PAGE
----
Someone reviewing an article of mine claims that this sentence begins with a dangling participle. Is that true? Is the meaning of the sentence ambiguous?

Before defining the derivative, it is useful to first define nullability.

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    cf these examples: not dangling: "before doing A, you should do B", and dangling: "before doing A, B should be done".
    – AmI
    Oct 8, 2018 at 1:03

1 Answer 1



The sentence does not even begin with a participial phrase, but with a prepositional phrase.

Ask someone if they think that "Before dinner, it is useful to define nullability" is a dangling participle as well.

And even more to the point, tell them that a dangling participle is not a mistake. It is just a label for a figure of speech.

A dangling participle is a common and useful shorthand that exists (in English and a great many other languages) precisely because it is useful.

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    Maybe useful sometimes, but capable of leading to misunderstanding at other times: "Arising out of a collision between a car and a bus, the bus driver was charged with manslaughter" (adapted from The Complete Plain Words, Fraser, HMSO 1973).
    – JeremyC
    Oct 7, 2018 at 21:30
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    But aren't other prepositional phrases regarded as including dangling participles? "Before blowing down the trees, I was already fed up with the storm", for example? Oct 7, 2018 at 23:38
  • @Araucaria In Wikipedia dangling participle falls under "dangling modifier", I'm not sure if that's a general term for things that are left dangling en.wikipedia.org/wiki/Dangling_modifier It has an example of a sentence starting with a prepositional phrase under the heading "Non-participial modifier". Also at OLO: "It’s not only participial phrases that can dangle and come adrift from their subjects: they’re part of a wider issue that grammarians describe as ‘floating modifiers, ‘hanging modifiers’, ‘dangling modifiers’ or (again) ‘danglers’." Sorry can't fit link.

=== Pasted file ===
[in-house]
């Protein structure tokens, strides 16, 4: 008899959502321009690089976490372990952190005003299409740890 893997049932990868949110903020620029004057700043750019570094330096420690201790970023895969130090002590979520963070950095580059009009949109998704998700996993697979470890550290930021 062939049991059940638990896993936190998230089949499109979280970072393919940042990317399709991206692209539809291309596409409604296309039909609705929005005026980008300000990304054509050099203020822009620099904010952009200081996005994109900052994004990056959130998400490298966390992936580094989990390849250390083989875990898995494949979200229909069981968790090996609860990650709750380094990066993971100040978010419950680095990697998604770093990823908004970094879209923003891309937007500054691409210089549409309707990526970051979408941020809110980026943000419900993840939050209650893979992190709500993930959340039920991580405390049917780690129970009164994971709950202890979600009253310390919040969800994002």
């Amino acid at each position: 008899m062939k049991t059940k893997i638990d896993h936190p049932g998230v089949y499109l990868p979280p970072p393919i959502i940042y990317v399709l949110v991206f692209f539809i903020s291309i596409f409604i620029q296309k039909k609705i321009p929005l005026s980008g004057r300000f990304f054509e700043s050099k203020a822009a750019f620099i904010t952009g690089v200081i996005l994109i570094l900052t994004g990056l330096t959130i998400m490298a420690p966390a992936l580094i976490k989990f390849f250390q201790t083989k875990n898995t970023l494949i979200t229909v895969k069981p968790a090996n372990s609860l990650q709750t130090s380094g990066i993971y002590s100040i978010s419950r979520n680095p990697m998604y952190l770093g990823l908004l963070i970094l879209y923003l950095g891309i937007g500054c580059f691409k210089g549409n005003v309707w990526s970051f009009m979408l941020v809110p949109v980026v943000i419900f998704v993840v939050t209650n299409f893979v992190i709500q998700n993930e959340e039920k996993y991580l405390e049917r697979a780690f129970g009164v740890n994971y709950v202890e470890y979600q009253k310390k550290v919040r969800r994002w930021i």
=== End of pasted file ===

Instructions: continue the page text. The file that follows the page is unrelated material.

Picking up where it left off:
– Zebrafish
    Oct 8, 2018 at 0:45
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    @JimNewton You could explain to the reviewer that if the main clause is an It-extraposition (as this one is), then the subject of any participial in the modifying subordinate clause does not have to be co-referential. the simple reason for this is that the it in an extraposition has no meaning and no identity. So it is impossible for any participial clause to have a co-referential subject with it. If they doubt this then ask them what exactly the it in it is useful to refers to (the answer is nothing; it's non-refrential). Then explain to them that in such cases ... Oct 10, 2018 at 13:51
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    @JimNewton ... such a participial clause would only be considered to be bad/dangling if its subject referred to a different entity from the subject of the extraposed clause. In this sentence both of these are unexpressed, but refer to the same people. The subject in each case is something like people. You could paraphrase the sentence like this "Before people define the derivative, it is useful [for those people to first define nullability]" . Oct 10, 2018 at 14:09

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